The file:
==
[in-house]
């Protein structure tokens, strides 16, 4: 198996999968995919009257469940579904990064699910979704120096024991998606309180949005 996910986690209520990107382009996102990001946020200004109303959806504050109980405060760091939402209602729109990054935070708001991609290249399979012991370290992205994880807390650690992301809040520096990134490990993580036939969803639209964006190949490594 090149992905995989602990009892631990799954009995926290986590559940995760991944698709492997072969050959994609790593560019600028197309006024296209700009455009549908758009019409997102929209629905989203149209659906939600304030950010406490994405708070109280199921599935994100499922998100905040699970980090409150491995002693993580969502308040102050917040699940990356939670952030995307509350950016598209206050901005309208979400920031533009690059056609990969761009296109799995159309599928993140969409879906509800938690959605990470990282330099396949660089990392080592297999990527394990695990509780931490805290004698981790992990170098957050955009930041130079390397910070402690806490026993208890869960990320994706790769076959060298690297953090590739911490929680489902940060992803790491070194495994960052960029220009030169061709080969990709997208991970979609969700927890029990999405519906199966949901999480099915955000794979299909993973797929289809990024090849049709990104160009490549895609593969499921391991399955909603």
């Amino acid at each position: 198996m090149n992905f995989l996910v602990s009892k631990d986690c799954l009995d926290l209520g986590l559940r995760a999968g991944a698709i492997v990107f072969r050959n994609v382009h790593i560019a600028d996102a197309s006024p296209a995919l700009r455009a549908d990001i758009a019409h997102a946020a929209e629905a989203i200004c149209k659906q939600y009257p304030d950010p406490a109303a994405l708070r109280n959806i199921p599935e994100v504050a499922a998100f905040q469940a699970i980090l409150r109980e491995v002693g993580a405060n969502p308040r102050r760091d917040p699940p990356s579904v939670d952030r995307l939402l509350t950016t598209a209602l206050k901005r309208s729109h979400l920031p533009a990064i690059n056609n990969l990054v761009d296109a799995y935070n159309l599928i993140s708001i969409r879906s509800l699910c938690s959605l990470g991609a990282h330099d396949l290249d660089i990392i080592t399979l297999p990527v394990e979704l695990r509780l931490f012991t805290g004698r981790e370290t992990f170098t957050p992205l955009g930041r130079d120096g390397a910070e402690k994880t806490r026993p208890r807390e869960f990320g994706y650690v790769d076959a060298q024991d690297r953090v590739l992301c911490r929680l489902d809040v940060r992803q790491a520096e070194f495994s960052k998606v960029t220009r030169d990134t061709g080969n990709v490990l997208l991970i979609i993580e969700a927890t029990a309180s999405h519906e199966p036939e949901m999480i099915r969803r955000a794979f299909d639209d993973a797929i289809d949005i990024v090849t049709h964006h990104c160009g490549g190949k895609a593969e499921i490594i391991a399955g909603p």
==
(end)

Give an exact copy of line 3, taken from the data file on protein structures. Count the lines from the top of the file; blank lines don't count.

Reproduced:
């Amino acid at each position: 198996m090149n992905f995989l996910v602990s009892k631990d986690c799954l009995d926290l209520g986590l559940r995760a999968g991944a698709i492997v990107f072969r050959n994609v382009h790593i560019a600028d996102a197309s006024p296209a995919l700009r455009a549908d990001i758009a019409h997102a946020a929209e629905a989203i200004c149209k659906q939600y009257p304030d950010p406490a109303a994405l708070r109280n959806i199921p599935e994100v504050a499922a998100f905040q469940a699970i980090l409150r109980e491995v002693g993580a405060n969502p308040r102050r760091d917040p699940p990356s579904v939670d952030r995307l939402l509350t950016t598209a209602l206050k901005r309208s729109h979400l920031p533009a990064i690059n056609n990969l990054v761009d296109a799995y935070n159309l599928i993140s708001i969409r879906s509800l699910c938690s959605l990470g991609a990282h330099d396949l290249d660089i990392i080592t399979l297999p990527v394990e979704l695990r509780l931490f012991t805290g004698r981790e370290t992990f170098t957050p992205l955009g930041r130079d120096g390397a910070e402690k994880t806490r026993p208890r807390e869960f990320g994706y650690v790769d076959a060298q024991d690297r953090v590739l992301c911490r929680l489902d809040v940060r992803q790491a520096e070194f495994s960052k998606v960029t220009r030169d990134t061709g080969n990709v490990l997208l991970i979609i993580e969700a927890t029990a309180s999405h519906e199966p036939e949901m999480i099915r969803r955000a794979f299909d639209d993973a797929i289809d949005i990024v090849t049709h964006h990104c160009g490549g190949k895609a593969e499921i490594i391991a399955g909603p």